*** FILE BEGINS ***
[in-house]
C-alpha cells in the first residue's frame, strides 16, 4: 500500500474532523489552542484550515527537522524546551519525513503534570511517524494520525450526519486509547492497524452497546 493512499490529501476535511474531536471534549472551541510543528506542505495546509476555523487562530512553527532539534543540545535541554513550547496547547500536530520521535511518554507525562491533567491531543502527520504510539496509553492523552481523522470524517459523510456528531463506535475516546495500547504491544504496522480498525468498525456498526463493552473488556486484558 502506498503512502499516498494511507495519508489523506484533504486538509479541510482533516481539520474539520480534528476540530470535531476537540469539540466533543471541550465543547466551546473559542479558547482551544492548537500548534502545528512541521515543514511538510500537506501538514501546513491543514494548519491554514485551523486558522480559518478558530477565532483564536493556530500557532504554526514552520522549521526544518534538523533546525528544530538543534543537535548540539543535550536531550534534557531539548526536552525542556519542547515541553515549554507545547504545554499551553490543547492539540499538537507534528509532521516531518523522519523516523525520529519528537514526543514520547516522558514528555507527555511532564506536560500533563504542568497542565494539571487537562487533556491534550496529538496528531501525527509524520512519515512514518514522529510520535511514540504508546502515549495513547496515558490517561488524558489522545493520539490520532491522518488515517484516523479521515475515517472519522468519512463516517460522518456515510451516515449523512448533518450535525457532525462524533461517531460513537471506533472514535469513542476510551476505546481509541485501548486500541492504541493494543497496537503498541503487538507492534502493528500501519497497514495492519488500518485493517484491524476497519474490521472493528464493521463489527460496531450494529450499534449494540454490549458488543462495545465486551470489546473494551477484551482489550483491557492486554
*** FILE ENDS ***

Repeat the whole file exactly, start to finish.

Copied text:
[in-house]
C-alpha cells in the first residue's frame, strides 16, 4: 500500500474532523489552542484550515527537522524546551519525513503534570511517524494520525450526519486509547492497524452497546 493512499490529501476535511474531536471534549472551541510543528506542505495546509476555523487562530512553527532539534543540545535541554513550547496547547500536530520521535511518554507525562491533567491531543502527520504510539496509553492523552481523522470524517459523510456528531463506535475516546495500547504491544504496522480498525468498525456498526463493552473488556486484558 502506498503512502499516498494511507495519508489523506484533504486538509479541510482533516481539520474539520480534528476540530470535531476537540469539540466533543471541550465543547466551546473559542479558547482551544492548537500548534502545528512541521515543514511538510500537506501538514501546513491543514494548519491554514485551523486558522480559518478558530477565532483564536493556530500557532504554526514552520522549521526544518534538523533546525528544530538543534543537535548540539543535550536531550534534557531539548526536552525542556519542547515541553515549554507545547504545554499551553490543547492539540499538537507534528509532521516531518523522519523516523525520529519528537514526543514520547516522558514528555507527555511532564506536560500533563504542568497542565494539571487537562487533556491534550496529538496528531501525527509524520512519515512514518514522529510520535511514540504508546502515549495513547496515558490517561488524558489522545493520539490520532491522518488515517484516523479521515475515517472519522468519512463516517460522518456515510451516515449523512448533518450535525457532525462524533461517531460513537471506533472514535469513542476510551476505546481509541485501548486500541492504541493494543497496537503498541503487538507492534502493528500501519497497514495492519488500518485493517484491524476497519474490521472493528464493521463489527460496531450494529450499534449494540454490549458488543462495545465486551470489546473494551477484551482489550483491557492486554